As a poet and memoirist I typically write about remembered experiences, the people and events from my life, and the accompanying feelings. I often examine the meaning of those memories and how the people, places and things can inform my choices and help determine the direction of my path moving forward. I look back and reflect, and I practice mindfulness when I’m able (a challenge some days) and I visualize my future.
I’m also a novice activist-writer. I sometimes comment on issues that I hold close to my heart and reflect my personal values: LGBTQ and gender identity, feminism, civil rights, spiritual freedom, economic, gender, and class parity, gun control, substance abuse recovery, domestic violence and the protection and support of vulnerable populations including the mentally ill, homeless, children and the aged. Critically important is the intersectionality of these issues.
Occasionally I venture into and comment on mainstream politics which always seems like a minefield. This post is about the current political climate in my home state of Wisconsin. I enter the fray with trepidation.
First, let me state my baseline position. I’m a liberal; I’m a democrat, and more importantly I strive to be an independent thinker. When I say I’m a liberal I mean it in the manner Webster’s dictionary defines it. I’m not going to detail the ways the current Republican State Legislature in Wisconsin and Governor Scott Walker have pandered to corporate conservative lobbyists and donors, the religious right and the Tea Party Republicans. There are reporters and commentators more adept as journalists and watchdogs that do a fair and comprehensive reporting of the facts and provide defensible editorial opinions.
What I am going to address is how the state that I love, the place I have chosen to live and to thrive is being sold off by people more concerned with personal profit and political aspiration at the expense of the people they were elected to represent. When the residents of our State attempt to voice their disagreement with the intent and tactics of legislation being passed with limited debate and their voices are silenced, when we protest we are characterized as terrorists by Governor Scott Walker. He ingratiates himself with conservative campaign supporters as he unofficially seeks the Republican nomination for President. Social media is abuzz with portraits of grandmothers, teachers, firefighters, children, and families, including the working poor, uninsured and underrepresented who have marched on the Capitol in subzero weather by the thousands. We need to make our state blue again.
Yesterday there were protests at the State Capitol of the Right-to-Work legislation. Monday, 3/2, there will be more. I had a date with my friend Julie to see Forward Theater’s banned books monologue festival, Out of the Fire. The Overture Center is on State Street a little over a block away from the Capitol. While I waited for Julie, I watched the parade of mothers and fathers with their toddlers in strollers or children in tow, union workers, and college students, the disenfranchised, the unemployed or uninsured, carry signs and flags some handmade and some distributed by political action groups and unions, walk past the window and wave in solidarity. Some were headed to the Capitol while others returned home since the temperature posted subzero wind chills. What amazed me was that for every person who was on their way home there were two more walking in the opposite direction to take their place. These were not terrorists, these were the rank and file citizens of Wisconsin.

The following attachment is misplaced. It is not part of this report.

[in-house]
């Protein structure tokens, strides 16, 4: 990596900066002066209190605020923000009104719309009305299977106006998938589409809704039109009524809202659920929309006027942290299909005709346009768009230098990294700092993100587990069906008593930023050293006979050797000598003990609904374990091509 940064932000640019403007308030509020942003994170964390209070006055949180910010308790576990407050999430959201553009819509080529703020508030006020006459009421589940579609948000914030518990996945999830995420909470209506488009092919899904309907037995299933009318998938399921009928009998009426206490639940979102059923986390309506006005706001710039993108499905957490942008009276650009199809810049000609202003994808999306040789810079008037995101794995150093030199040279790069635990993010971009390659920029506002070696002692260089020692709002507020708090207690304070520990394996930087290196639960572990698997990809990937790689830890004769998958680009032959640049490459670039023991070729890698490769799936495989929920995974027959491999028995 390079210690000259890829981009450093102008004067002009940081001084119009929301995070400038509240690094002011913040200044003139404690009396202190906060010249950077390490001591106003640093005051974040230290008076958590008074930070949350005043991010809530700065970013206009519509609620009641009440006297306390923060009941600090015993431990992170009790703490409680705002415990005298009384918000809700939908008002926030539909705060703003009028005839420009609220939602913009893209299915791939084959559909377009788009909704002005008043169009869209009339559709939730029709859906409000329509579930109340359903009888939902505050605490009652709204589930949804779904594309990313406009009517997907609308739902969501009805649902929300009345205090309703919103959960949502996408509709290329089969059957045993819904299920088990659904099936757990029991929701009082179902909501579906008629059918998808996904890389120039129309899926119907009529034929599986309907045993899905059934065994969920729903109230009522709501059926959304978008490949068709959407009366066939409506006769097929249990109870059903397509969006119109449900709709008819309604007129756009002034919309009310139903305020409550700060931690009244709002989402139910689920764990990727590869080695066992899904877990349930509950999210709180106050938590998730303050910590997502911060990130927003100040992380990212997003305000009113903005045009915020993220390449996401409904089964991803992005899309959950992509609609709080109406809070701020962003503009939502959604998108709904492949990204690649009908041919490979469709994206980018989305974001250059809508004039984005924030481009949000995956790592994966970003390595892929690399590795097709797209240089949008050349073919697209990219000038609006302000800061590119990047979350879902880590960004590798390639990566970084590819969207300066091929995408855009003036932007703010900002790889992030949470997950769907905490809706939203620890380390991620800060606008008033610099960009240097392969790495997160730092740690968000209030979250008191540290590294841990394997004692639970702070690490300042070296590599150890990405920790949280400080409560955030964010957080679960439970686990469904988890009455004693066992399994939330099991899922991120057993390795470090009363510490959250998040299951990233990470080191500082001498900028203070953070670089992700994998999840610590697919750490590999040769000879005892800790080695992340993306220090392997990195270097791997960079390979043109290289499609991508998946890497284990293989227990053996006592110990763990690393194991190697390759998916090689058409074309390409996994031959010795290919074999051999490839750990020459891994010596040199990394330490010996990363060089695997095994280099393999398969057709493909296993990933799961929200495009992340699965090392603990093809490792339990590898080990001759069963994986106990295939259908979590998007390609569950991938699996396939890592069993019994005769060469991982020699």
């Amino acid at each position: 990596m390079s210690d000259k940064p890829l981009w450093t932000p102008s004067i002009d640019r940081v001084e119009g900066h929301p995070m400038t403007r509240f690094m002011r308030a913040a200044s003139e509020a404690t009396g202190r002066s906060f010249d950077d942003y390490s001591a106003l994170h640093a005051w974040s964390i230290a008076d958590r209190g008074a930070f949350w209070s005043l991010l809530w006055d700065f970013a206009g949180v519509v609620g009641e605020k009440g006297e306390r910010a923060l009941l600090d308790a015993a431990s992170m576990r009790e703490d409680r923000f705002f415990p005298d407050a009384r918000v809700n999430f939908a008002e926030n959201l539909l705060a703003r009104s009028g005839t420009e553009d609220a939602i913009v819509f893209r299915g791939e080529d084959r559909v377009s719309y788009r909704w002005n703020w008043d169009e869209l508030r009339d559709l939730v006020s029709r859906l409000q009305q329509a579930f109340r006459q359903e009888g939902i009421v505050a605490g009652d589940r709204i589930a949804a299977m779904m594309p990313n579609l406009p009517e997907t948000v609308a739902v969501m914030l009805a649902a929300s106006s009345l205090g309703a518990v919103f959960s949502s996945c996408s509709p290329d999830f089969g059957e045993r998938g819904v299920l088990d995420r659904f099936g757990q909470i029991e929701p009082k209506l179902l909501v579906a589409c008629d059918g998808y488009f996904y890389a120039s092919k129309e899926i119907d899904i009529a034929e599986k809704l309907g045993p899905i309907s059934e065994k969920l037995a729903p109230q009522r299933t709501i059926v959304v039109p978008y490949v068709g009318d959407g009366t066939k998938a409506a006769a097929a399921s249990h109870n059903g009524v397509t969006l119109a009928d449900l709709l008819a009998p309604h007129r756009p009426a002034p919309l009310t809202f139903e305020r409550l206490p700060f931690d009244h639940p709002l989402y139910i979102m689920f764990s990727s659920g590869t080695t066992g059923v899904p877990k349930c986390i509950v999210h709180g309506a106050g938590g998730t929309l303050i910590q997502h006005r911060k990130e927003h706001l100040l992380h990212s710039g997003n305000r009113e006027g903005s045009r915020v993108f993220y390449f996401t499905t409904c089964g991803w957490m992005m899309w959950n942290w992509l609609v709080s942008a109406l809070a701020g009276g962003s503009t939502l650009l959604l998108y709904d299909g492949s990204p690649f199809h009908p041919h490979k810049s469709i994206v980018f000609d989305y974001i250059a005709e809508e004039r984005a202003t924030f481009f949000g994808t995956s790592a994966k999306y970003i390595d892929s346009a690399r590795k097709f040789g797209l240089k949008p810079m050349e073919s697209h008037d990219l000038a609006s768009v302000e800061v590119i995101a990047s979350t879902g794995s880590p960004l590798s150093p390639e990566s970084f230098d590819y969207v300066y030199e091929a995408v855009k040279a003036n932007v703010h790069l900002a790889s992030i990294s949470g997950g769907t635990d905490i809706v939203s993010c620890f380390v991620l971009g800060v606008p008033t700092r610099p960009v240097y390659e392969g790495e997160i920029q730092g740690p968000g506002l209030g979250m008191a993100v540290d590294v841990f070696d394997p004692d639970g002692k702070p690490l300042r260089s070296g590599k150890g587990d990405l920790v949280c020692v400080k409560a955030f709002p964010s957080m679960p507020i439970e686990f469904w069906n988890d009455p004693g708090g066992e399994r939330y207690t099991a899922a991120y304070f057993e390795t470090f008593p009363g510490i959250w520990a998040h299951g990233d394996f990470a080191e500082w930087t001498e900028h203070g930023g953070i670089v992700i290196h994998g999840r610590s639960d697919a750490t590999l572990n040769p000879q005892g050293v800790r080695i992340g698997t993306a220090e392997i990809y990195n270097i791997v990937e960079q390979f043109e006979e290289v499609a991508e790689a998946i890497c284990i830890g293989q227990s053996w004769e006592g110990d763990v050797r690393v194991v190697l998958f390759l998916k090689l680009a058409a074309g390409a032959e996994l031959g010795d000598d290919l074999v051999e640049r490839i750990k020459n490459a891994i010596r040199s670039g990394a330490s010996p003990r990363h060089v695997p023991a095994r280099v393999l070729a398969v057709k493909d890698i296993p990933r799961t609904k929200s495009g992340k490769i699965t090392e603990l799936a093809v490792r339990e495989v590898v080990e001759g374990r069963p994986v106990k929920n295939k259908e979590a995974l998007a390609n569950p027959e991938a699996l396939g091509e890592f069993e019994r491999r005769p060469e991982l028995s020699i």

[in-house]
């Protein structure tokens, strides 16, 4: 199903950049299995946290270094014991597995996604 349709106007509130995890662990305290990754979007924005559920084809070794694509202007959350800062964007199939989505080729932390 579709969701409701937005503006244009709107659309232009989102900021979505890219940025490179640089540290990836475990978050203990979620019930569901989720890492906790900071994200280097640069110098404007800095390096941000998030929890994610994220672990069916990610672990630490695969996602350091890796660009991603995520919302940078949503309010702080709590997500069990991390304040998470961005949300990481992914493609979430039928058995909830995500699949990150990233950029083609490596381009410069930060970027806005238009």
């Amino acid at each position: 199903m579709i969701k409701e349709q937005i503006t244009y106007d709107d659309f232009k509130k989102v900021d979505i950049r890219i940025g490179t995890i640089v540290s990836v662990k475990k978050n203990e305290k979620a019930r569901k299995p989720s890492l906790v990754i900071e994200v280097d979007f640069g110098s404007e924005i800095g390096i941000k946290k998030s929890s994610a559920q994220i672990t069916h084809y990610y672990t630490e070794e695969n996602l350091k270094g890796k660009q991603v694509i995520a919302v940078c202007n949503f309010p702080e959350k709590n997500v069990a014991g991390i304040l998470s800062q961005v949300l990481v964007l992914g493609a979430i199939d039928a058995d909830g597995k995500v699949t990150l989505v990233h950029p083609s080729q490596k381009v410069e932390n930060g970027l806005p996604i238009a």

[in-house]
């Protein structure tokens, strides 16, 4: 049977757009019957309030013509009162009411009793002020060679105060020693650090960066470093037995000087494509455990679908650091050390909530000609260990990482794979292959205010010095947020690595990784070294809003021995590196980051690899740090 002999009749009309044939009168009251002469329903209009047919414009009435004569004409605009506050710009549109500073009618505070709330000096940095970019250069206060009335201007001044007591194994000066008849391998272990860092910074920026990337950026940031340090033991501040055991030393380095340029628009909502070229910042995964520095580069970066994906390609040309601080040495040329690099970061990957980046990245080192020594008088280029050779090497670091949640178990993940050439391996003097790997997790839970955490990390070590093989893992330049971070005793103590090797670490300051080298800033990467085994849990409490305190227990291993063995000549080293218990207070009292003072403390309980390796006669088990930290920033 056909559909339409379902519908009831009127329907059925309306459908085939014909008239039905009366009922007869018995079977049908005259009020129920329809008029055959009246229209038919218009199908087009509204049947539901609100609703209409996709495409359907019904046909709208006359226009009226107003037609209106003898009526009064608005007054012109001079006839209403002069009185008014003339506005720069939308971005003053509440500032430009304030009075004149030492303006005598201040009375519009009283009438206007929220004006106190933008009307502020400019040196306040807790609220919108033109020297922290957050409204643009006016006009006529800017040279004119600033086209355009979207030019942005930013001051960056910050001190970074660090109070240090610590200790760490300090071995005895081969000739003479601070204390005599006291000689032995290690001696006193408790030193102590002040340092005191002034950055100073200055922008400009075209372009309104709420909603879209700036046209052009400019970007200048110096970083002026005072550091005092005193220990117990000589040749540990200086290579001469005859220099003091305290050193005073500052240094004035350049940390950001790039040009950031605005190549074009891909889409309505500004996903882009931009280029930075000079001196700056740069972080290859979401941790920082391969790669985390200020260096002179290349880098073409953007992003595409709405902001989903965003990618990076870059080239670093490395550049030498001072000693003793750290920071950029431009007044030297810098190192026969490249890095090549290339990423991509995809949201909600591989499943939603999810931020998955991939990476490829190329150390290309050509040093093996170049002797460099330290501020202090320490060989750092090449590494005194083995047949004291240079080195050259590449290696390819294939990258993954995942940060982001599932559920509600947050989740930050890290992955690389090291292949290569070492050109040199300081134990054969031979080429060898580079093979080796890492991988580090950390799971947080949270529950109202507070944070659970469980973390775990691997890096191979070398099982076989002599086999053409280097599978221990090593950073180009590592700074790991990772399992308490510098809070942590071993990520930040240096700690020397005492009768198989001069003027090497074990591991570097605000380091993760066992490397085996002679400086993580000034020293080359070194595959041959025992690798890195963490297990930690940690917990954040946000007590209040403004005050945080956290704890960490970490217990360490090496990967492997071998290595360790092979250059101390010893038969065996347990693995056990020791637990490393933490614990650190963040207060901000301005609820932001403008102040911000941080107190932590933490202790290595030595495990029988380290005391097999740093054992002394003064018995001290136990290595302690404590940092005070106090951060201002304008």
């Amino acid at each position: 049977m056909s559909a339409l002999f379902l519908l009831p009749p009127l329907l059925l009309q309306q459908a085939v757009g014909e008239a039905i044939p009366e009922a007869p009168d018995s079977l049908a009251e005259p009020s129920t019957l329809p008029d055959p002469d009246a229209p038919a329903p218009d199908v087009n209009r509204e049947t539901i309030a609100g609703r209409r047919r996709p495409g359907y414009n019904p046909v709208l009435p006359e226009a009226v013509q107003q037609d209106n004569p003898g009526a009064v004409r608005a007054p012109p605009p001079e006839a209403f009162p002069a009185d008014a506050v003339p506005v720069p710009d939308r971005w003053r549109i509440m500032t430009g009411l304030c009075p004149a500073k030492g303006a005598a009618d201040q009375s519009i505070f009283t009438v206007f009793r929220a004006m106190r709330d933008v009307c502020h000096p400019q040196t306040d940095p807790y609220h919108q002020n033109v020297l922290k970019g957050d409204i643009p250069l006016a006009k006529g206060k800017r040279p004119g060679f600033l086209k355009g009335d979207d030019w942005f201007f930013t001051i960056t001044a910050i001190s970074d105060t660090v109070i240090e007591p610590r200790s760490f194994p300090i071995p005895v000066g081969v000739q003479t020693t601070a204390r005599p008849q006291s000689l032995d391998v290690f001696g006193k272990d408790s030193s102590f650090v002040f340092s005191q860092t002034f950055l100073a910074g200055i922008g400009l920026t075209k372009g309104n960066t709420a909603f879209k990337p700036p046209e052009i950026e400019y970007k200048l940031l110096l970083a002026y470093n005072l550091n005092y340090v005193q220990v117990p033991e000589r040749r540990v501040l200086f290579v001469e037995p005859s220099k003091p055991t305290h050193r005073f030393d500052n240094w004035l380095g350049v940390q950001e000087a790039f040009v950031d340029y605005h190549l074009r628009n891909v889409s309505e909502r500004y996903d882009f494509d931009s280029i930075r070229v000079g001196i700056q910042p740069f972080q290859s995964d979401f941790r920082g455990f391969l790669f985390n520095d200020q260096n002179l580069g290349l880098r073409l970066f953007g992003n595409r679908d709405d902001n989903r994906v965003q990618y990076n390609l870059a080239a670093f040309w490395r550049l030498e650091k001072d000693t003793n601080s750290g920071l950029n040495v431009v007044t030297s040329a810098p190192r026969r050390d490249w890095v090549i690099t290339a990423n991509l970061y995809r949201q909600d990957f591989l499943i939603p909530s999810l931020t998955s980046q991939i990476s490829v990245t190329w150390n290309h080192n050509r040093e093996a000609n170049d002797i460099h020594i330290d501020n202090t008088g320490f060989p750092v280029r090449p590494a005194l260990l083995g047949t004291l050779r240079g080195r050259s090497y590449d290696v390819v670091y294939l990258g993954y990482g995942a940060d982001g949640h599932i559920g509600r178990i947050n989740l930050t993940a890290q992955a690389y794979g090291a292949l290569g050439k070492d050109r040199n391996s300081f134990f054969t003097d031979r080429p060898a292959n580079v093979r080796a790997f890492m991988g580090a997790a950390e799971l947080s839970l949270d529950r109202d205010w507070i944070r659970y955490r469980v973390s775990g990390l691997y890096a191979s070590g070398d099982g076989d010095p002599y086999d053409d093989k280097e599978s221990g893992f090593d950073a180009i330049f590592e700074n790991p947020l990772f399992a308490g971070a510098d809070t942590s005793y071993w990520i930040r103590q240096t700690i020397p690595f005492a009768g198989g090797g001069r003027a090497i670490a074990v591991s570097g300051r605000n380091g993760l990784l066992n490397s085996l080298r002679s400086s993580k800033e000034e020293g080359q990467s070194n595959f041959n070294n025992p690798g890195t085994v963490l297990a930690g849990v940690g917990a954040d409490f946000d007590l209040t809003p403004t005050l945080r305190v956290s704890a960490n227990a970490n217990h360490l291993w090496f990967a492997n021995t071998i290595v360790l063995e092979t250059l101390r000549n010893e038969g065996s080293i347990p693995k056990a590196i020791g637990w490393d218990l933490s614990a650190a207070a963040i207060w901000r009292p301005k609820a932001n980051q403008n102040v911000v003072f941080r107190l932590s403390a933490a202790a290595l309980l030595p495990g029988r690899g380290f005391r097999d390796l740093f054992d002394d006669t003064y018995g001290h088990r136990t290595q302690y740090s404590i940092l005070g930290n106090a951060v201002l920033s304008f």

This is my niece Gemma in the top photo below from Valentine’s Day, 2012, the anniversary of the protests of ACT 10 at the State Capitol. We were there for the wedding of my sister Tami (Gemma’s mother) and her husband, Ron. Tami and Ron had to get a permit to get married that day in the Capitol and were limited to about 14 people (if my memory serves me). They were to be married in the rotunda which was filled with protesters. To the credit of the Capitol Police that day, they escorted the wedding party and guests to a 4th floor hearing room (once again if my memory serves me) for the marriage ceremony. In a synchronistic moment, Gemma is choosing buttons made by my friends at Arboretum Cohousing. I can vouch for Gemma that she is not a terrorist, but a young woman to watch for. She’s smart and creative, and she’s just one of thousands of reasons that we need to protect the progressive values and natural resources of our state, and do the right thing for the children and generations to come.
Here is my wish, my vision for reclaiming and restoring Wisconsin and returning it Back to Blue:
Restore Wisconsin’s progressive traditions and values and return to our State Capitol a governing and judicial body charged with defending the rights of its citizenry to engage freely in its political process, protect the environment and the State’s natural resources, educate its children and adults, invest in its schools, educators, and public workers, ensure the State’s workforce is represented in the workplace and guaranteed an opportunity to earn a living wage that supports a family. The State will care for its vulnerable citizens, provide access to healthcare, shelter, and food security, ensure safety from crime and abuse and the services needed to thrive. The State will promote local business, create jobs and invest in its infrastructure. Leaders are required to be fiscally responsible, legally and ethically accountable, and not leave a legacy of debt for future generations. Wisconsin First. Forward Wisconsin.
Lastly, as a person who considers herself spiritual not religious, I do pray and meditate. I offer this prayer for others like me who try and find our voices and speak up. Click on the link below: